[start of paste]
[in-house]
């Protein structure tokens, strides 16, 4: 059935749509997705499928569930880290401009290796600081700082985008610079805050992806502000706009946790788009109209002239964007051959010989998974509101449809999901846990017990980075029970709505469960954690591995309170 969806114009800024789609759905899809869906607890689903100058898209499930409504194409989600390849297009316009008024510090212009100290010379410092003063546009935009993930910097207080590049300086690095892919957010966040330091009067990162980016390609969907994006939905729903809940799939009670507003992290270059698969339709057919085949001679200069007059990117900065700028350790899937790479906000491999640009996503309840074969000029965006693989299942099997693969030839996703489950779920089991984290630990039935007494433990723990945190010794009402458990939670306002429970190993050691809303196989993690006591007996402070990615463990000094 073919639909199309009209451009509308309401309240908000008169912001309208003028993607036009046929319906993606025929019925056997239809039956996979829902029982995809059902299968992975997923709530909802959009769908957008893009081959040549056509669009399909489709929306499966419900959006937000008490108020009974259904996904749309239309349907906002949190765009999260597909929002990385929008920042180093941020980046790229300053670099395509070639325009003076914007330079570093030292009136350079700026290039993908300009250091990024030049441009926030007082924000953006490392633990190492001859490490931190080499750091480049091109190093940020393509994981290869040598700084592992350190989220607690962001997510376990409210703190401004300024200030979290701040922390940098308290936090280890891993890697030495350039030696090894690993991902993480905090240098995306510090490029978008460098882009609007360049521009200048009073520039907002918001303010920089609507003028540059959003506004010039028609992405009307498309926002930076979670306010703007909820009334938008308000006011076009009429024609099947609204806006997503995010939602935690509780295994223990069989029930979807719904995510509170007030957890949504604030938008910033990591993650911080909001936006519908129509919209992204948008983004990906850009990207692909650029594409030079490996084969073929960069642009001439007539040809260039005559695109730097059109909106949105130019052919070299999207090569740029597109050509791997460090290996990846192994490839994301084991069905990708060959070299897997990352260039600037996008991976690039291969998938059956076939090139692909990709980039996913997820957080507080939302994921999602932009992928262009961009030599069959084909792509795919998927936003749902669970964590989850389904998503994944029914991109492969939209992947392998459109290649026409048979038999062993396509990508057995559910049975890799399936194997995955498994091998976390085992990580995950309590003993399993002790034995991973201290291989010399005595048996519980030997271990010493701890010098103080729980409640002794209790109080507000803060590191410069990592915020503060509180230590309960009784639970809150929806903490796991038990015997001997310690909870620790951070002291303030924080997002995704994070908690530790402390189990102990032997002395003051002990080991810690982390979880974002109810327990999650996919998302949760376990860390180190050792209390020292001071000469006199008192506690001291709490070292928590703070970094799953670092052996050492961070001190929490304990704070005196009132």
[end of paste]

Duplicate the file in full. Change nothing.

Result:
[in-house]
């Protein structure tokens, strides 16, 4: 059935749509997705499928569930880290401009290796600081700082985008610079805050992806502000706009946790788009109209002239964007051959010989998974509101449809999901846990017990980075029970709505469960954690591995309170 969806114009800024789609759905899809869906607890689903100058898209499930409504194409989600390849297009316009008024510090212009100290010379410092003063546009935009993930910097207080590049300086690095892919957010966040330091009067990162980016390609969907994006939905729903809940799939009670507003992290270059698969339709057919085949001679200069007059990117900065700028350790899937790479906000491999640009996503309840074969000029965006693989299942099997693969030839996703489950779920089991984290630990039935007494433990723990945190010794009402458990939670306002429970190993050691809303196989993690006591007996402070990615463990000094 073919639909199309009209451009509308309401309240908000008169912001309208003028993607036009046929319906993606025929019925056997239809039956996979829902029982995809059902299968992975997923709530909802959009769908957008893009081959040549056509669009399909489709929306499966419900959006937000008490108020009974259904996904749309239309349907906002949190765009999260597909929002990385929008920042180093941020980046790229300053670099395509070639325009003076914007330079570093030292009136350079700026290039993908300009250091990024030049441009926030007082924000953006490392633990190492001859490490931190080499750091480049091109190093940020393509994981290869040598700084592992350190989220607690962001997510376990409210703190401004300024200030979290701040922390940098308290936090280890891993890697030495350039030696090894690993991902993480905090240098995306510090490029978008460098882009609007360049521009200048009073520039907002918001303010920089609507003028540059959003506004010039028609992405009307498309926002930076979670306010703007909820009334938008308000006011076009009429024609099947609204806006997503995010939602935690509780295994223990069989029930979807719904995510509170007030957890949504604030938008910033990591993650911080909001936006519908129509919209992204948008983004990906850009990207692909650029594409030079490996084969073929960069642009001439007539040809260039005559695109730097059109909106949105130019052919070299999207090569740029597109050509791997460090290996990846192994490839994301084991069905990708060959070299897997990352260039600037996008991976690039291969998938059956076939090139692909990709980039996913997820957080507080939302994921999602932009992928262009961009030599069959084909792509795919998927936003749902669970964590989850389904998503994944029914991109492969939209992947392998459109290649026409048979038999062993396509990508057995559910049975890799399936194997995955498994091998976390085992990580995950309590003993399993002790034995991973201290291989010399005595048996519980030997271990010493701890010098103080729980409640002794209790109080507000803060590191410069990592915020503060509180230590309960009784639970809150929806903490796991038990015997001997310690909870620790951070002291303030924080997002995704994070908690530790402390189990102990032997002395003051002990080991810690982390979880974002109810327990999650996919998302949760376990860390180190050792209390020292001071000469006199008192506690001291709490070292928590703070970094799953670092052996050492961070001190929490304990704070005196009132």